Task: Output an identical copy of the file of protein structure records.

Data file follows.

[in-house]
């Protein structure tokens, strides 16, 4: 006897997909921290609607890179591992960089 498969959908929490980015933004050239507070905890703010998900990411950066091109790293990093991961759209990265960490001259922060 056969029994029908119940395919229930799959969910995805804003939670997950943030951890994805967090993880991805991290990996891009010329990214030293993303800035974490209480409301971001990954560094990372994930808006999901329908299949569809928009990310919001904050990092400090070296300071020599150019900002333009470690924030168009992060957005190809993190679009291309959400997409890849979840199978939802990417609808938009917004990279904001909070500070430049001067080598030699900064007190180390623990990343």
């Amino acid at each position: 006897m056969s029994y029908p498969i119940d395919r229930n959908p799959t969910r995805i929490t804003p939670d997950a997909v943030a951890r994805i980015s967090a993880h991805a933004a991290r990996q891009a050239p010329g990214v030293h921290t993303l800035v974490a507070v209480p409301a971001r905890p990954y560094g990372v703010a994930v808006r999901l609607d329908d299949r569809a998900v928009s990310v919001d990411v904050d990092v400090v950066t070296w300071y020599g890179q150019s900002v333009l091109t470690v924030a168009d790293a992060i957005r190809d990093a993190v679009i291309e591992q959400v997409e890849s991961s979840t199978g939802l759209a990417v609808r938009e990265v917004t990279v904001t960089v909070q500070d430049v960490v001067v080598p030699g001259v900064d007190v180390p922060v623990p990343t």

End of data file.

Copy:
[in-house]
């Protein structure tokens, strides 16, 4: 006897997909921290609607890179591992960089 498969959908929490980015933004050239507070905890703010998900990411950066091109790293990093991961759209990265960490001259922060 056969029994029908119940395919229930799959969910995805804003939670997950943030951890994805967090993880991805991290990996891009010329990214030293993303800035974490209480409301971001990954560094990372994930808006999901329908299949569809928009990310919001904050990092400090070296300071020599150019900002333009470690924030168009992060957005190809993190679009291309959400997409890849979840199978939802990417609808938009917004990279904001909070500070430049001067080598030699900064007190180390623990990343």
């Amino acid at each position: 006897m056969s029994y029908p498969i119940d395919r229930n959908p799959t969910r995805i929490t804003p939670d997950a997909v943030a951890r994805i980015s967090a993880h991805a933004a991290r990996q891009a050239p010329g990214v030293h921290t993303l800035v974490a507070v209480p409301a971001r905890p990954y560094g990372v703010a994930v808006r999901l609607d329908d299949r569809a998900v928009s990310v919001d990411v904050d990092v400090v950066t070296w300071y020599g890179q150019s900002v333009l091109t470690v924030a168009d790293a992060i957005r190809d990093a993190v679009i291309e591992q959400v997409e890849s991961s979840t199978g939802l759209a990417v609808r938009e990265v917004t990279v904001t960089v909070q500070d430049v960490v001067v080598p030699g001259v900064d007190v180390p922060v623990p990343t």